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  4. Costruire, Abitare, Pensare: events on architecture in this time of change

Camilo Rebelo, architect (credits: Nuno Pinto) 

| Designbest editorial staff


profound change is currently taking place in society, on a global scale. Innovation and tradition, technology and craftsmanship, order and chaos, conflict and integration ... it’s hard to represent this time with concrete art made of matter, such as architecture. This is an open discussion however, full of incentives and that lends itself to different interpretations. Architecture - and contemporary design as well – has lost its main reference points and lends itself to an in-depth analysis as regards to re-defining spaces, contents and the intended use. How people live and the relationship they have with its meaning is what is under scrutiny.

There’s a general awareness as regards to this theme; this is pivotal to several important cultural events held at Cersaie. In fact, Cersaie is not only a trade fair, but a place where culture and research take centre stage. Costruire Abitare Pensare shares the ideas and proposals of renowned architects and designers, who have been called to illustrate their work as well as their personal vision on architecture and design. This becomes the basis for the entire debate.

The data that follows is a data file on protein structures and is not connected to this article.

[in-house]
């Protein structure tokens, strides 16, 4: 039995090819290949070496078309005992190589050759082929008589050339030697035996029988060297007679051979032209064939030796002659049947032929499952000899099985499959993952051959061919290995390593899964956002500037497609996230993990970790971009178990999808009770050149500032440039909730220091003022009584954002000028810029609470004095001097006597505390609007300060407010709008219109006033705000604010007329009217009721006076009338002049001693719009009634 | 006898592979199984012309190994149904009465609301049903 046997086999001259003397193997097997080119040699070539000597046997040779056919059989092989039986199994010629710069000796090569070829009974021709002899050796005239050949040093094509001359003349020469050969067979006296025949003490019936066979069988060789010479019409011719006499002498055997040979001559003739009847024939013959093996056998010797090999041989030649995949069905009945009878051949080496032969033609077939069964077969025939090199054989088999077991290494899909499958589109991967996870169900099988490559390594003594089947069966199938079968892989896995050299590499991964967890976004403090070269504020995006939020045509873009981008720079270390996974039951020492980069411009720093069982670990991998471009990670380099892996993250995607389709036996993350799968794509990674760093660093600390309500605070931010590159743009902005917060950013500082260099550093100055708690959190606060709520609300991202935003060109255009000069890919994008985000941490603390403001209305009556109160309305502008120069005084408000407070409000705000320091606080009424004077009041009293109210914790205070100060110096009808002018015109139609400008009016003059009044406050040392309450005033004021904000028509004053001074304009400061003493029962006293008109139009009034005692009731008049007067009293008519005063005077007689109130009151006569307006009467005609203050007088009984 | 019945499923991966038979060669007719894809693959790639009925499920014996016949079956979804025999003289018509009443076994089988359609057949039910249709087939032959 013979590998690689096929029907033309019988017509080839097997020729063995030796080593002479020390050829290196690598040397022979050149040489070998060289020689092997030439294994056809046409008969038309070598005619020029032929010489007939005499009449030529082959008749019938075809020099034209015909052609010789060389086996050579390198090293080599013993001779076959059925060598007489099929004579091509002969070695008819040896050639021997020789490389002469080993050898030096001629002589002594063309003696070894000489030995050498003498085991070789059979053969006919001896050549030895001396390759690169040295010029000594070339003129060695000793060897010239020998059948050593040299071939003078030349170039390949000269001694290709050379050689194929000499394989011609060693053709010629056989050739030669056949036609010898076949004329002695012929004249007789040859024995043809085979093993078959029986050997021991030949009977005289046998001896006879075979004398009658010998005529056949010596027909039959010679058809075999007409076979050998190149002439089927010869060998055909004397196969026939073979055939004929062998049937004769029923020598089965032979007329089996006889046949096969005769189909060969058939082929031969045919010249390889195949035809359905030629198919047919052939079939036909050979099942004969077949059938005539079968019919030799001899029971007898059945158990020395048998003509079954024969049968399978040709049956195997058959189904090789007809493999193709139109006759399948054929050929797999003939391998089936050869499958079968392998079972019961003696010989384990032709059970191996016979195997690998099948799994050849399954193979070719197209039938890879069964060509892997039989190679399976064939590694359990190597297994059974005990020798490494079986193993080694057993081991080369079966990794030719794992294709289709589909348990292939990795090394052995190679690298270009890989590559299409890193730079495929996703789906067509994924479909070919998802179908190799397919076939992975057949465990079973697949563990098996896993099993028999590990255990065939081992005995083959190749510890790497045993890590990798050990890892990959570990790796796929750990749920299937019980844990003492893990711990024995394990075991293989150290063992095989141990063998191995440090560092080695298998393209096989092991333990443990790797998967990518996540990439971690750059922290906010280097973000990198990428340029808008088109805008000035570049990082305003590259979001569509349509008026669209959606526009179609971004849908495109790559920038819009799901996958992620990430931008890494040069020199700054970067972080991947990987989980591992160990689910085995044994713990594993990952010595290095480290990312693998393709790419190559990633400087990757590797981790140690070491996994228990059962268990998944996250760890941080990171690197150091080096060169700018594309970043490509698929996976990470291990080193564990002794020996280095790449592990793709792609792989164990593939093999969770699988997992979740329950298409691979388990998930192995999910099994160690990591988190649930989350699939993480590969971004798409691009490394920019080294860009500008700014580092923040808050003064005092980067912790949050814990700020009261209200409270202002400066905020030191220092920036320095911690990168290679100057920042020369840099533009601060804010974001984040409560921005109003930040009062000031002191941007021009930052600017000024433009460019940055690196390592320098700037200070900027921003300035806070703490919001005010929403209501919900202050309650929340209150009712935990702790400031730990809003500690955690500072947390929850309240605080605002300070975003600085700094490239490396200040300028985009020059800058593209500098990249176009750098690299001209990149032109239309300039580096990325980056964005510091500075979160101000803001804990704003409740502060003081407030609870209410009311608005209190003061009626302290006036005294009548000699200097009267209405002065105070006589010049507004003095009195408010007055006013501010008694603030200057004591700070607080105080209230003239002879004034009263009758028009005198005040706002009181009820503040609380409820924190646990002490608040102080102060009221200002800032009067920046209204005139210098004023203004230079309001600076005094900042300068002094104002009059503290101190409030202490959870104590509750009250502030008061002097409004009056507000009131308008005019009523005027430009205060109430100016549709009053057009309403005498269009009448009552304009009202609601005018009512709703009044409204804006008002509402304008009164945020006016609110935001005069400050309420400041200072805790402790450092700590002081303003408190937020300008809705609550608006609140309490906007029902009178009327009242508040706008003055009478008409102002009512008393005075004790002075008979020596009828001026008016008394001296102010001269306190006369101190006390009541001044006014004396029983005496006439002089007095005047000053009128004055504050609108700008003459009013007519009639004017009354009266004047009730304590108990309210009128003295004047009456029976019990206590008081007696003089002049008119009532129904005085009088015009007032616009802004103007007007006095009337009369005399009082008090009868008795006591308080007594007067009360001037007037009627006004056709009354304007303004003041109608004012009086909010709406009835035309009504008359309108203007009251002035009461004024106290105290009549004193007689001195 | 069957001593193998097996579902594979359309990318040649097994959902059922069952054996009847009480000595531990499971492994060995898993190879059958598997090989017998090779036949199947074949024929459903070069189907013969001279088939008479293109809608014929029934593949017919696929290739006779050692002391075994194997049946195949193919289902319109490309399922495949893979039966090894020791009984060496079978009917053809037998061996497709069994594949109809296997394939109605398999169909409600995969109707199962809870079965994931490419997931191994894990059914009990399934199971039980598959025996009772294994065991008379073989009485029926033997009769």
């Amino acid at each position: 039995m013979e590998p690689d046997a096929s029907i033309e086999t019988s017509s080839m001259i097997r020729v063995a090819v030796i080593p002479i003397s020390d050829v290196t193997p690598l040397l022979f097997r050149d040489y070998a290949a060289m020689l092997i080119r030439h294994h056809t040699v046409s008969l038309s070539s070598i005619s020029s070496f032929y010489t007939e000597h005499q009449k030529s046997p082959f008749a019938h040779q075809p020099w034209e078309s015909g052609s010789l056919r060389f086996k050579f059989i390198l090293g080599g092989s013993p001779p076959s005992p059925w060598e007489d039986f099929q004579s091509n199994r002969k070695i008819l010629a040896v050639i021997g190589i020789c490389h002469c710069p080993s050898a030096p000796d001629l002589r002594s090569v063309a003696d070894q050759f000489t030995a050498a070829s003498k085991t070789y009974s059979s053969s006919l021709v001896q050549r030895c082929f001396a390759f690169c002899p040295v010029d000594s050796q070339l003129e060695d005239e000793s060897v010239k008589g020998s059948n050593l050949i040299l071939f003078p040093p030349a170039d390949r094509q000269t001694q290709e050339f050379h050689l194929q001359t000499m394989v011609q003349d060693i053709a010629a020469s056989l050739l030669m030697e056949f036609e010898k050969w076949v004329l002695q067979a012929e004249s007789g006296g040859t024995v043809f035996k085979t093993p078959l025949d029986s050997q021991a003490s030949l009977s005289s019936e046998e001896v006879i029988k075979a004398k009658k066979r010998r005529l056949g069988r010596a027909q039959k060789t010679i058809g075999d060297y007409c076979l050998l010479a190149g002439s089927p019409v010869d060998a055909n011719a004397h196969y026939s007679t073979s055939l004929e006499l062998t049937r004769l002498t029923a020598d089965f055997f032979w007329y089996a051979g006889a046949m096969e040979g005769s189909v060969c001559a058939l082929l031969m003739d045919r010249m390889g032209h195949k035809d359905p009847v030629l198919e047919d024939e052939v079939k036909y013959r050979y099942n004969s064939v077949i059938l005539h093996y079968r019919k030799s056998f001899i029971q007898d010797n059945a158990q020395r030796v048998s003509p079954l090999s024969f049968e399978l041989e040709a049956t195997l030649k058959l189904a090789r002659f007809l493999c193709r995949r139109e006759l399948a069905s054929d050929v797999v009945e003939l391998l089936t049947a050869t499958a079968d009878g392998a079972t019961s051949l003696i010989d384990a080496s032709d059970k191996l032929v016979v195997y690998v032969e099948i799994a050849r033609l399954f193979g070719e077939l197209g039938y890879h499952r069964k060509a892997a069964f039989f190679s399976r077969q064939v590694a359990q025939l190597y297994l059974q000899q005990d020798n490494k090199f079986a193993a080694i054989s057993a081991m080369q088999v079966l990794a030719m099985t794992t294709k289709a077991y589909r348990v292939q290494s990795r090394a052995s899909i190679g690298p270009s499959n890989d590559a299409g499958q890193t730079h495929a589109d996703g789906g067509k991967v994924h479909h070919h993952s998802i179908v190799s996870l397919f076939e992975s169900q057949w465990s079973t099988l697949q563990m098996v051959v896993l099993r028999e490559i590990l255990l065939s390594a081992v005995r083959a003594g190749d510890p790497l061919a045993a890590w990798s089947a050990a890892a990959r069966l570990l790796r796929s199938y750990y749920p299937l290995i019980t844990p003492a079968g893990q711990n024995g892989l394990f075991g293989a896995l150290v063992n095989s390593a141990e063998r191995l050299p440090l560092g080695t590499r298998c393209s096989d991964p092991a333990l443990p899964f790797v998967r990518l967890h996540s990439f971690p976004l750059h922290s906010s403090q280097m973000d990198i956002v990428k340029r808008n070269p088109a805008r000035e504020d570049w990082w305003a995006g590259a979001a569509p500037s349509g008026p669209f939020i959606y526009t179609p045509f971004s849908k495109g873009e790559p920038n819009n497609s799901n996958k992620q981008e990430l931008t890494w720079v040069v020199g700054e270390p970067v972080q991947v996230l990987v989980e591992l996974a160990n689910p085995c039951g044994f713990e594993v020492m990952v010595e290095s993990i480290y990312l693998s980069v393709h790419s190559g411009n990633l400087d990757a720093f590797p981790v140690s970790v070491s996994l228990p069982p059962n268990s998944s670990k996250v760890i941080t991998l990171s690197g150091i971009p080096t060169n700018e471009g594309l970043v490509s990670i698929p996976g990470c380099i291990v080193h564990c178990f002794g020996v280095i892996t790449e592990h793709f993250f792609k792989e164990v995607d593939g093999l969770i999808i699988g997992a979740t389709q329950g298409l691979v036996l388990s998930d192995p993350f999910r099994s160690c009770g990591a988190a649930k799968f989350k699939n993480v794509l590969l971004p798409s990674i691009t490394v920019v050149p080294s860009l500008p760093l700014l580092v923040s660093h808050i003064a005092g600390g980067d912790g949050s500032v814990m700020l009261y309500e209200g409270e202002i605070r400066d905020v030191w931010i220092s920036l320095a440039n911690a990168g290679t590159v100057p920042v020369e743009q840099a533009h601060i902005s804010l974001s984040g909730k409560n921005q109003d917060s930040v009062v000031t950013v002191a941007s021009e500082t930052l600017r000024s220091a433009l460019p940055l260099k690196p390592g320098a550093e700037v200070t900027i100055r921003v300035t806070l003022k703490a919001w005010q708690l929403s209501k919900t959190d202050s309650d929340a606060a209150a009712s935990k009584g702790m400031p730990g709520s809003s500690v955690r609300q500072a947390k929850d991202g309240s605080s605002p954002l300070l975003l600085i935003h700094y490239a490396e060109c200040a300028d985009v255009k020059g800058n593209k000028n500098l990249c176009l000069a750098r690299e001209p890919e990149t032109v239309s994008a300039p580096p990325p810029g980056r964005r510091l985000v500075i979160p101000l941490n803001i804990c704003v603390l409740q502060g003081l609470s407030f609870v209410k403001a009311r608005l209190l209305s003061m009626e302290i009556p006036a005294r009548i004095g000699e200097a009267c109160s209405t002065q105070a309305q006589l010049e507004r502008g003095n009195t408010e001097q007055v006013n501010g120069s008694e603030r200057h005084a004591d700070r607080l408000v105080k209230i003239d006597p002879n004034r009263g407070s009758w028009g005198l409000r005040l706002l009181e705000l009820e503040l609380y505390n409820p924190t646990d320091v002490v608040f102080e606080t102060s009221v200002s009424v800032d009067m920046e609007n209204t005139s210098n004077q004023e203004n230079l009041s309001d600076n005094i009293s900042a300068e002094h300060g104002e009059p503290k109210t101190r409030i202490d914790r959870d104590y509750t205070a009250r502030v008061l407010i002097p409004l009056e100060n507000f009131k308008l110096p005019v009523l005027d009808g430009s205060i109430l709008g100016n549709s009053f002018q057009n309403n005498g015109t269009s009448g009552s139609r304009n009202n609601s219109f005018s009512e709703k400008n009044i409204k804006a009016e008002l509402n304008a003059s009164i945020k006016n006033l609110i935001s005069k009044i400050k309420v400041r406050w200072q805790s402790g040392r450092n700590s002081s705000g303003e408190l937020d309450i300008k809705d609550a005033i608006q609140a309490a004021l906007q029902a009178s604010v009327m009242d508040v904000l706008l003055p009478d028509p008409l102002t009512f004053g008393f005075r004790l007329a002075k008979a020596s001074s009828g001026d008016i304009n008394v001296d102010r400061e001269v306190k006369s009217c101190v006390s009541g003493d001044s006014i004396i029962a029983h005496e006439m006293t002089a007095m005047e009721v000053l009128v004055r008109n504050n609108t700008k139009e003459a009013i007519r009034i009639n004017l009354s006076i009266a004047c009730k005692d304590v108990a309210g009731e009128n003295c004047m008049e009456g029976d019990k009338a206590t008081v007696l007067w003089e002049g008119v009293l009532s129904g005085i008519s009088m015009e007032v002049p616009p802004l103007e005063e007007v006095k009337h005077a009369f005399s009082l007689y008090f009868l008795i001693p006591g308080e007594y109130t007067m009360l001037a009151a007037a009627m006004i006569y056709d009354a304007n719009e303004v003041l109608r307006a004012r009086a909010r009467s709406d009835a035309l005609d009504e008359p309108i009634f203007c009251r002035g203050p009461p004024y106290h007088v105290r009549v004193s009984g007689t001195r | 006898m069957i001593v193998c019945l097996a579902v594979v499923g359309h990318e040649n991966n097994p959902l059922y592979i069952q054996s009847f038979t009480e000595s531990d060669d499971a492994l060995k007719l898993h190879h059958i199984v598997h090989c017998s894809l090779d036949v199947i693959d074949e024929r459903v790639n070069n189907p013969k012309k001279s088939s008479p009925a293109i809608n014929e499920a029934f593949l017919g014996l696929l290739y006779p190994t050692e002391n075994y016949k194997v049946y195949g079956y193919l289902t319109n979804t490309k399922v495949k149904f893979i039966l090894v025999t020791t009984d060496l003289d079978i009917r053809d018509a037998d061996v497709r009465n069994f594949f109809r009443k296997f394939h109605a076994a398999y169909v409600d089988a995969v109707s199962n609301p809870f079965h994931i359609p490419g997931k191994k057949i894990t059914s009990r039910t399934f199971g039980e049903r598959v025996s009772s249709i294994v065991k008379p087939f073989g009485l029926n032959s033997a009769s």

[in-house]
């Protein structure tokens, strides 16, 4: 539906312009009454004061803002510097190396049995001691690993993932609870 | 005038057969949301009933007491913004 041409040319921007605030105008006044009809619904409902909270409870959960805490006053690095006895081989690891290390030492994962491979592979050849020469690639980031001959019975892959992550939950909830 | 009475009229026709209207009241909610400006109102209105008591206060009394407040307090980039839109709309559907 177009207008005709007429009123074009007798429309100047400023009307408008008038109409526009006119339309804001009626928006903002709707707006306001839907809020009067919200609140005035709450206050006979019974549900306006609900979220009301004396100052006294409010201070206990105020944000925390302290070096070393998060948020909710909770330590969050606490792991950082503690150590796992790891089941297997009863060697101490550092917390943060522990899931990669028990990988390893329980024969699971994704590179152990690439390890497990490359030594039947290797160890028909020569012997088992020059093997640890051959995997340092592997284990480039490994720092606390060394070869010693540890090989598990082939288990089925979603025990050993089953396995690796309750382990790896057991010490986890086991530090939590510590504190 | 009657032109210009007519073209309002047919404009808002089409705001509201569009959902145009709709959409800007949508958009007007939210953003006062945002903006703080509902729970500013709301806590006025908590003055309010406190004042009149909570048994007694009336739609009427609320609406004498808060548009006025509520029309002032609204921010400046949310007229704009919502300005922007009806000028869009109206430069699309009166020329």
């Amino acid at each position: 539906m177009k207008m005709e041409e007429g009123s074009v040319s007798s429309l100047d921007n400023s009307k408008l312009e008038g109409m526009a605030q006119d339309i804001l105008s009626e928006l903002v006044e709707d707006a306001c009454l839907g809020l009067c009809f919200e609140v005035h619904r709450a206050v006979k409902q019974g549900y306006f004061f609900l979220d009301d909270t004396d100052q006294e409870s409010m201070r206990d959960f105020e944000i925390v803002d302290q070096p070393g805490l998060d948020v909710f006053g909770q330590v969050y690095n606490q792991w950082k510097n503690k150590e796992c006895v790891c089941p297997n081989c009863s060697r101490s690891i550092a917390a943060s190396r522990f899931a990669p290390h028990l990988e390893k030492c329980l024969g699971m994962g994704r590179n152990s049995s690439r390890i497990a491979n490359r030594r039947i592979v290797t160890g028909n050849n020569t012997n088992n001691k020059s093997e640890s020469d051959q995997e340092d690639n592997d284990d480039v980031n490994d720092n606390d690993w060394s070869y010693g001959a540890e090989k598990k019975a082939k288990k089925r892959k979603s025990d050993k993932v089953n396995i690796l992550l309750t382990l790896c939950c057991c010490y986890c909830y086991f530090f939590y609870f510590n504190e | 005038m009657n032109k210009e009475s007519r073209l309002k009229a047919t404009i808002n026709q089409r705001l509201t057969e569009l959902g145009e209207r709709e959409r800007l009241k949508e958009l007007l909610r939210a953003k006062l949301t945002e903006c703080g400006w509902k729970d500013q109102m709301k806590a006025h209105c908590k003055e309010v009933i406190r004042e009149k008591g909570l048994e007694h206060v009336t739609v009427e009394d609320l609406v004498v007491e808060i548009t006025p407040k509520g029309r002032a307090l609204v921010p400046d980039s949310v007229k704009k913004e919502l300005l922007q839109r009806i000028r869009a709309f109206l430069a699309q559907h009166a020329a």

In its tenth edition, this year’s ctio Magistralis is held by the Portuguese architect Camilo Rebelo. It takes place on the 26th September at the Galleria dell’Architettura, in the fair itself. Born in 1972, Camilo Rebelo is one of the most remarkable architects that have recently made a name for themselves on the international scene. Throughout the years, Camilo was worked in partnership with top names such as Souto Moura and Herzog & de Meuron. He has won a multitude of coveted international awards as well as teaching in some of the most important architecture schools in Europe. This event alone represents a valid reason for visiting Cersaie. Intense and interesting without a doubt. Especially for those who are intent on capturing this “elusive” modernity through the language of architecture.


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